The maximum amount of tire pressure allowed will be listed on a sticker inside the driver’s side door jam. You’ll also want to check if your car is equipped with a Tire Pressure Monitoring System (TPMS) – these systems detect when there’s a problem and alert the driver.
Here is a Step by Step Guide to checking your Tire Pressure
Step 1: Raise your car’s hood or trunk and locate your tires’ valve stems.
Step 2: Use a tire pressure gauge to check the PSI (pounds per square inch) of each tire. You should use the same pressure for all four tires, but you can always adjust the front and rear tires separately if you’d like.
Step 3: If one tire is under-inflated, add air until it reaches the recommended pressure according to its size (as indicated on a label inside its doorjamb). The taller the wheel rim, the higher you’ll want to set your psi; lower rims require less pressure. Never exceed 40 psi in any of your wheels—this could lead to blowouts!
Step 4: Check your tires’ tread depth and look for signs of uneven wear. When half of the tire’s grooves are worn away, it’s time to get new ones.
If you’re in doubt, take your car to a mechanic or an automotive store for a proper inspection.
Every car tire is more than just a rubber bracelet that you wrap around the rim. Each one holds a wealth of information that you should decode before you buy.
Let’s take a look at some of the most important parts of a tire sticker.
Tire Size and Rim Diameter
The size refers to the diameter, width, and aspect ratio of your tire (with aspect being how tall it is). So if you have an 18-inch by 6-inch tire with a 45-series sidewall, the tire aspect ratio would be 45.
Tire Load Index and Speed Rating
The speed rating tells you how fast a tire can go safely up to its maximum load capacity. This should always be higher than your vehicle’s top speed (the normal highway limit is 130 mph). The load index indicates how much weight a tire can bear without risk of damage or failure. It’s important for both safety reasons and simply because replacing 4 tires can be costly.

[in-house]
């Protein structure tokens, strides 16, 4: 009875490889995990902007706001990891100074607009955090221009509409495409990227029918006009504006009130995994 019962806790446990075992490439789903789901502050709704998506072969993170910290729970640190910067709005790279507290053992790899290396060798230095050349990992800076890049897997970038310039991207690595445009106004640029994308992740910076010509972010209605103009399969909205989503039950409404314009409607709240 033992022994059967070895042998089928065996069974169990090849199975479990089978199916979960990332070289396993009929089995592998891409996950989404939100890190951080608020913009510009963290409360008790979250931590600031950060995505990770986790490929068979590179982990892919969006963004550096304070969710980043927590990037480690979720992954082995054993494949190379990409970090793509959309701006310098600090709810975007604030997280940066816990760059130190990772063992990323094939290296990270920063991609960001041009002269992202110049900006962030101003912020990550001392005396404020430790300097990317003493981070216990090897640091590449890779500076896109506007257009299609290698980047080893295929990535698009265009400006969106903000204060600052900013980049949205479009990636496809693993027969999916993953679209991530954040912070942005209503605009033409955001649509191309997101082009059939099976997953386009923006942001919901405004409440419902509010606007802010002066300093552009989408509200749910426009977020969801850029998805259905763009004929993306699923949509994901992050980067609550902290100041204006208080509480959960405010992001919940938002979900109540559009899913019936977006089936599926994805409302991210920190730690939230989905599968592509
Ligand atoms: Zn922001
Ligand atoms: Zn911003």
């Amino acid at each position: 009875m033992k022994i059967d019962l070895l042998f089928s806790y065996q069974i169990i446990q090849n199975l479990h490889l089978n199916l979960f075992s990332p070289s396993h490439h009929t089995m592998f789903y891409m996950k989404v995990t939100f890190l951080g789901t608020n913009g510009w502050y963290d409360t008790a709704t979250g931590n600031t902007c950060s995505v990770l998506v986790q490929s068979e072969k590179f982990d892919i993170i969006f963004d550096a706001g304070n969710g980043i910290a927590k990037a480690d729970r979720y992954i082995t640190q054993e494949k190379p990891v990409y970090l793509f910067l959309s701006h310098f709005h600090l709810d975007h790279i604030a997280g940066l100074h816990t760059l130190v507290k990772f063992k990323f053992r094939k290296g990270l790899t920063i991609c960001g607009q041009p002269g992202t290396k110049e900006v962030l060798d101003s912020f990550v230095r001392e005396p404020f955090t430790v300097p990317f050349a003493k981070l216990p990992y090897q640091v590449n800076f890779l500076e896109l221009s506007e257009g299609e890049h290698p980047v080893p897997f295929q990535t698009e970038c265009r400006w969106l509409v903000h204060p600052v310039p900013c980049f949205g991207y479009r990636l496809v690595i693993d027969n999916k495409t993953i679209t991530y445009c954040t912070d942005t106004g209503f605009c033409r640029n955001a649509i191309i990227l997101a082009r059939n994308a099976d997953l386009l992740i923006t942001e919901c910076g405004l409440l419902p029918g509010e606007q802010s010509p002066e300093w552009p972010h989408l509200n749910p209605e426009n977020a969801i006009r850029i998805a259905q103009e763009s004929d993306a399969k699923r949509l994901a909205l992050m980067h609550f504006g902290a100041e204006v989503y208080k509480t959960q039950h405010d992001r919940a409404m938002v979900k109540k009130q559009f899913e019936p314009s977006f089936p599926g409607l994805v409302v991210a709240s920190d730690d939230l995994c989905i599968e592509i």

Construction Type, Tread Type, and Tread Width
Some tires are built with reinforced sidewalls to carry more weight and/or perform better in certain weather conditions. Other tires are designed for purely aesthetic purposes. In fact, some new cars have extra-wide tires equipped to make them look tough off the assembly line.
Sidewall Construction, Maximum Inflation Pressure, and Size Designation
The sidewalls of your tire present an important set of information. Some may be reinforced or double-lined for extra strength; others are made from a special rubber compound that can resist high temperatures. The maximum inflation pressure is usually listed in bar/psi, but you can easily convert it by dividing by 14.7 (the number of pounds per square inch in one atmosphere).
Safety Standards Compliance and Manufacturer’s Information
New cars need to meet certain safety standards when they’re sold in North America. Tires with small letterings, such as “P” or “DOT,” have passed these tests. If you see an “M+S” (mud and snow) on your tire, it means that the rubber has been designed to resist certain road elements.
Additional tire information is present in the form of percentages
- 60% – indicates how much of the tire is made from synthetic fibers vs. natural ones (for example, cotton)
- 90% plus – states how much of the tires’ tread is new material after a wear test was performed during manufacturing
Finally, look for any signs or stickers left by a manufacturer or vendor which may indicate additional quality certifications or warnings such as low-pressure recommendations.